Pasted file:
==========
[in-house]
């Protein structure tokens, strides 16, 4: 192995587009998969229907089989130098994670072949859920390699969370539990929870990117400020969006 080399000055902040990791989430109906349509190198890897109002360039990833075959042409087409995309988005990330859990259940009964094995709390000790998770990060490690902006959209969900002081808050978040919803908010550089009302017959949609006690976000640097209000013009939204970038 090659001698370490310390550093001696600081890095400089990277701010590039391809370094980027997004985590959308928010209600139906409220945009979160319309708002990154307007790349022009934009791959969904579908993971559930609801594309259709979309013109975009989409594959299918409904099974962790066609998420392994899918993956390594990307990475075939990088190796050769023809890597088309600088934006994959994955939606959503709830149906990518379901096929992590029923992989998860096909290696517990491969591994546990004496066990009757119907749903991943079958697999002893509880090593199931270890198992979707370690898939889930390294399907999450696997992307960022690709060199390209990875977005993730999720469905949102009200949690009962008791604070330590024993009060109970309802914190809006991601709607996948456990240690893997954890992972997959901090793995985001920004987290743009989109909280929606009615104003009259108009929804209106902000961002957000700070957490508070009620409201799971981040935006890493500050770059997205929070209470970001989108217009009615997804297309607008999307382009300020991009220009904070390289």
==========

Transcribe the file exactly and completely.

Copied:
[in-house]
């Protein structure tokens, strides 16, 4: 192995587009998969229907089989130098994670072949859920390699969370539990929870990117400020969006 080399000055902040990791989430109906349509190198890897109002360039990833075959042409087409995309988005990330859990259940009964094995709390000790998770990060490690902006959209969900002081808050978040919803908010550089009302017959949609006690976000640097209000013009939204970038 090659001698370490310390550093001696600081890095400089990277701010590039391809370094980027997004985590959308928010209600139906409220945009979160319309708002990154307007790349022009934009791959969904579908993971559930609801594309259709979309013109975009989409594959299918409904099974962790066609998420392994899918993956390594990307990475075939990088190796050769023809890597088309600088934006994959994955939606959503709830149906990518379901096929992590029923992989998860096909290696517990491969591994546990004496066990009757119907749903991943079958697999002893509880090593199931270890198992979707370690898939889930390294399907999450696997992307960022690709060199390209990875977005993730999720469905949102009200949690009962008791604070330590024993009060109970309802914190809006991601709607996948456990240690893997954890992972997959901090793995985001920004987290743009989109909280929606009615104003009259108009929804209106902000961002957000700070957490508070009620409201799971981040935006890493500050770059997205929070209470970001989108217009009615997804297309607008999307382009300020991009220009904070390289």